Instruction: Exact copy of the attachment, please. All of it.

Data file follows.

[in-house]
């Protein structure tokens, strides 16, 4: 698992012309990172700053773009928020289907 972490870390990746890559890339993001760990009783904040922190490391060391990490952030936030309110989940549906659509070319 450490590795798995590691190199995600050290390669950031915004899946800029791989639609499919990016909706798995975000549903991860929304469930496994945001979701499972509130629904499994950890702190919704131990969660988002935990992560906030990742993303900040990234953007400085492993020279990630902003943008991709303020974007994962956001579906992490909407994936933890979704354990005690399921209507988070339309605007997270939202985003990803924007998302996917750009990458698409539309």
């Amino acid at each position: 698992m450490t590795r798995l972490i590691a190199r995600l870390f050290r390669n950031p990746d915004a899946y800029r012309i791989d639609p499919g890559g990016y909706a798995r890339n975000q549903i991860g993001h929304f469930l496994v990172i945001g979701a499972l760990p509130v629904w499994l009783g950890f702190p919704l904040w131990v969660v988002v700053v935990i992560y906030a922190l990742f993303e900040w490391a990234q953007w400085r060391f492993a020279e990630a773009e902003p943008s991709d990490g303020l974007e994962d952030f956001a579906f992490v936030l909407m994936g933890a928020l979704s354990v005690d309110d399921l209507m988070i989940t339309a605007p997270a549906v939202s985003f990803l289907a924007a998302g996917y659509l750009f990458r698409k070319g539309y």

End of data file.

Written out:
[in-house]
């Protein structure tokens, strides 16, 4: 698992012309990172700053773009928020289907 972490870390990746890559890339993001760990009783904040922190490391060391990490952030936030309110989940549906659509070319 450490590795798995590691190199995600050290390669950031915004899946800029791989639609499919990016909706798995975000549903991860929304469930496994945001979701499972509130629904499994950890702190919704131990969660988002935990992560906030990742993303900040990234953007400085492993020279990630902003943008991709303020974007994962956001579906992490909407994936933890979704354990005690399921209507988070339309605007997270939202985003990803924007998302996917750009990458698409539309």
């Amino acid at each position: 698992m450490t590795r798995l972490i590691a190199r995600l870390f050290r390669n950031p990746d915004a899946y800029r012309i791989d639609p499919g890559g990016y909706a798995r890339n975000q549903i991860g993001h929304f469930l496994v990172i945001g979701a499972l760990p509130v629904w499994l009783g950890f702190p919704l904040w131990v969660v988002v700053v935990i992560y906030a922190l990742f993303e900040w490391a990234q953007w400085r060391f492993a020279e990630a773009e902003p943008s991709d990490g303020l974007e994962d952030f956001a579906f992490v936030l909407m994936g933890a928020l979704s354990v005690d309110d399921l209507m988070i989940t339309a605007p997270a549906v939202s985003f990803l289907a924007a998302g996917y659509l750009f990458r698409k070319g539309y």